Quite a while ago, I posted a bike ride on my journey to Shorenji-dam in Nabari and I called it “Nabari Dam” despite there being more than one…never mind. The argument for Shorenji-dam being called Nabari dam is a weak one for one simple reason- it doesn’t feed Nabari river- unlike Hinachi-dam (no more names now I swear)!
The journey to the second dam started bright and early on a cloudy day- which was great for lighting but no so great for capturing colours- but that doesn’t matter as much since it is winter.
The location is a brilliant one- at least on google Maps. If you are interested in going to the dam on foot, arrive at Kikyogaoka station and walk towards the Mega Don Quijote and continue walking- eventually you’ll find your way to the dam. Additionally, there is a bus- but busses in Nabari are a bit inconvenient.
The journey to the dam
Do you love cycling? Do you love cycling on a bike that has seen better days? How about one that is not designed for life in Nabari going up a hill for several kilometres? Sound fun? No- but strangely it was.
The journey to the dam is entirely uphill – which makes perfect sense (it’s a dam) and most of the way there are dedicated footpaths (or cycle paths in my case) which were extremely helpful as Japanese drivers in rural areas love to speed.
As the ascent continued, houses became infrequent and forests started emerging- most signs of urban life faded away into vast open countryside- an escape that was completely needed.
The journey at this point seemed a world away from Nabari- even with my slow ascent. The views were fantastic- but more importantly, it was brilliant exercise.
Upon arrival at the dam, you are greeted with the most fantastic views of the lake and of the surrounding countryside- with nay a person in sight.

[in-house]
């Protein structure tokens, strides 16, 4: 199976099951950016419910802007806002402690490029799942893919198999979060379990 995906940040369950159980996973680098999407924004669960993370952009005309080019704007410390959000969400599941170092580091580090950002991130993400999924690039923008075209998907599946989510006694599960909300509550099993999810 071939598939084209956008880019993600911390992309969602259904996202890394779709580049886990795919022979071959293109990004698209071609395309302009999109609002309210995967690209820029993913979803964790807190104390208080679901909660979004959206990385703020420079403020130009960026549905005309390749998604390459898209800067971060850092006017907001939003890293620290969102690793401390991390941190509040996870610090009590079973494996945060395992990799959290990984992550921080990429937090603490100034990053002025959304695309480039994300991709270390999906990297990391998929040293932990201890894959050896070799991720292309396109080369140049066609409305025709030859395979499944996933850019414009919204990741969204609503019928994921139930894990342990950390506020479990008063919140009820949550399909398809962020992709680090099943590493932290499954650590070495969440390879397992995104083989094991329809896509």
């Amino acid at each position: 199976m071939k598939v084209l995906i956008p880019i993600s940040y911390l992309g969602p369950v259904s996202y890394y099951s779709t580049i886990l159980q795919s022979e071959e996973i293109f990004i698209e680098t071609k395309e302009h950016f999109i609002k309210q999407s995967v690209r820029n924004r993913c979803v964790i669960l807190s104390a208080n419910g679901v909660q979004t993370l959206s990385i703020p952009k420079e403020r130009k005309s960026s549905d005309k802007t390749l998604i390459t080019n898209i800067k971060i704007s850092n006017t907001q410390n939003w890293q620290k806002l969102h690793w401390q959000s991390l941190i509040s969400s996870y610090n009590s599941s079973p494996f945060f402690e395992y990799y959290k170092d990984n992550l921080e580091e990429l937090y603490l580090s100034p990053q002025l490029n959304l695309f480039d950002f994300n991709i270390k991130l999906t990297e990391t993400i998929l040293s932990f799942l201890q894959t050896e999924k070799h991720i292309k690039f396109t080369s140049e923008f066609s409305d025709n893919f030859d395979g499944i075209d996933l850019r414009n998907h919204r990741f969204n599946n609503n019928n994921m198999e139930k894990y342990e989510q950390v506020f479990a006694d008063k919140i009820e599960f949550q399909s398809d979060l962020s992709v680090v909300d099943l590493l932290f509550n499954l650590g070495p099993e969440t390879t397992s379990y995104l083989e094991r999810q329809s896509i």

The dam is slightly different from Shorenji-dam in construction but not use. The dam operates as a hydroelectric generation station in addition to providing water for household, industrial, and agricultural use. But the main selling point, similar to the other dam, is flood protection in times of heavy rainfall of typhoons. This is still a concern to many in Nabari which is one of the reasons for its constriction and for recent construction works happening along all rivers in Nabari- additionally a third dam is being built in the area set for completion by Reiwa.
The dam is 355 m long and 70.5 m high (or 14.2 Shinkansens long and 4.5 great Buddhas high according to the signs) and has a potential holding capacity for 20,800,000 m^3 of water but normally contains just 18,400,000 m^3 of water (or 1.84×10^7 m^3 of water- which looks so much better).
Similar to the other dam, the river it feeds goes through Iga, Nara, and eventually releases its’ load into Osaka bay- so it does help a lot of people by working.
It has the most fantastic road surrounding the lake and bridges along the way, with a car park and a small park- AKA a brilliant track for running and cycling (there were quite a few of us). The roads are brilliant and it is a fantastic journey- with few cars (except when I went through a tunnel and 5 appeared behind me) and a flat riding surface (the start notwithstanding!).
The journey back was a lovely way to cool down- it was mostly downhill again through the countryside. The signs of urbanization slowly seeped back into my journey until Nabari was unveiled- even with going a more scenic way along the river.
Final stats were a total journey length of 22.42 km, and an elevation increase of 280 m.
Thank you for reading and happy exploring.